How the Vikings Are Embracing Technology to Improve

The Minnesota Vikings are among many teams utilizing cutting-edge technology to improve their performance. Especially in a complex game like football, where 11 players are on the field and each has their direction on a play call, technology can help players become more cognizant of offensive and defensive formations. Additionally, technology aids in conditioning and workouts, to get optimal performance while remaining safe.

The Vikings, specifically, are among the NFL's most forward-thinking teams when it comes to technology. It's a trend one can expect to continue in the NFL, too — especially after the analytics-obsessed Doug Pederson and the Philadelphia Eagles won the Super Bowl last year.

A New Facility, A New Approach

The Minnesota Vikings' 2018 training camp takes place at the new, state-of-the-art TCO Performance Center. While the Vikings are not the first team to practice in a facility with ample technology, the facility is the first in the NFL to host multiple rooms devoted to analytics and technology. One big change is ditching the conventional NFL organizational approach of using magnets on a board. Now, Vikings staff is more familiar with a plethora of video boards, which operate as a touchscreen and are intuitive enough to learn quickly.

Although it's hard to measure, it's likely the Vikings have the most technologically-inclined facility in the NFL, especially considering its recent construction. With the arrival of a new facility and a new QB, Kirk Cousins, Vikings fan are certainly excited for the season.

Types of Technology

The Vikings' new facility includes a virtual reality room, an underwater treadmill and an improved weight room.

The underwater treadmill proves very effective for conditioning. The treadmill can move up or down, contingent on how much body weight is underwater. You can also adjust to different inclines, which is suggested based on which position group you play in.

The virtual reality room is also drawing buzz, especially from QB Kirk Cousins. Quarterbacks can watch virtual snaps on virtual reality to better anticipate the pass rush and recognize their receivers. Running backs can use it to study blitz pickups, as Latavius Murray did last year. Although the virtual reality is used less by defenders, cornerback Terence Newman has embraced the technology in preparing against movement at the line of scrimmage.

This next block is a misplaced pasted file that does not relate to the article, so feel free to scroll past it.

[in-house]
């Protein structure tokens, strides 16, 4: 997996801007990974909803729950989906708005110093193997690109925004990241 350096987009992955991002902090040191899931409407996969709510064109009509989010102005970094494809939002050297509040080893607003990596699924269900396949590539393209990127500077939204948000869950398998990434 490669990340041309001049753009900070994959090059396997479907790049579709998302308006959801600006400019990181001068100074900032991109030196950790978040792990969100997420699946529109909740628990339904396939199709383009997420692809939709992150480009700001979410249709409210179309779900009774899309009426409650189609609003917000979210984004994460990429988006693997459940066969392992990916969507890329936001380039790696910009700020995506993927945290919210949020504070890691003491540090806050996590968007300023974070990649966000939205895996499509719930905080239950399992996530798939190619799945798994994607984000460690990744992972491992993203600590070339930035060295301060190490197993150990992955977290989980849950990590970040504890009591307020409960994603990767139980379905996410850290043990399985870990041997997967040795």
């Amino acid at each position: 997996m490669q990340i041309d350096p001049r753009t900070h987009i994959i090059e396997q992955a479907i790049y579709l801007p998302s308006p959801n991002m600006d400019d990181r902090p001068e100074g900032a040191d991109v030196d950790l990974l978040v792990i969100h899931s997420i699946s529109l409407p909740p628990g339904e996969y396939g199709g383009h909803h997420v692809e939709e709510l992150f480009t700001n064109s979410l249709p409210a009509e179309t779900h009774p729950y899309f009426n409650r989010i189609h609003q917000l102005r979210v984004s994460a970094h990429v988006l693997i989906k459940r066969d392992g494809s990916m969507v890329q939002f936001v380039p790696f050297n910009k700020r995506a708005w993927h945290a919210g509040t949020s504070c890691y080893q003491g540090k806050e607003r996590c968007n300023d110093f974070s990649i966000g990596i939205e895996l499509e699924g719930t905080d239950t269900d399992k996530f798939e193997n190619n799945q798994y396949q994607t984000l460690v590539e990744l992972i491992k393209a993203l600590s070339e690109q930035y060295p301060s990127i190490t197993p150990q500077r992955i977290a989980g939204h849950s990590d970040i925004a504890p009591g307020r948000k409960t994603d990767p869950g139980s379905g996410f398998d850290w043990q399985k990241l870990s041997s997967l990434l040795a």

Analytics' Increasing Ease of Use

Some teams are hesitant to embrace analytics. Part of it has to do with stubbornly clinging to the past while another relates to analytics' accessibility throughout the years. There's so much information available, that it can be difficult to discern which analytics are relevant.

In years prior, GMs like Rick Spielman would use, handwriting certain aspects over the span of days. Today, the Vikings have an analytics database, to detect a variety of stats, like which runners in the league slow down as the season progresses. The Vikings have a four-year database of advanced statistics, the timespan they deem relevant. They chart player projections at each position group, using this information to identify the optimal combination of scouts and coaches.

The team also employs analytics during the drafting process. The Vikings' analytics inform which prospects have a less than five percent chance to make the practice squad. Before analytics' emergence, teams would spend time emphasizing individual reports. Now, though, the comparison and reference points provide the team with more actionable data than ever.

The Minnesota Vikings are combining state-of-the-art technology with an embrace of analytics, resulting in a team that's winning and will likely continue to do so for the foreseeable future. Teams like the Vikings and Eagles are presently the antithesis of losing teams that cling stubbornly to past methods. It's no surprise they keep winning.

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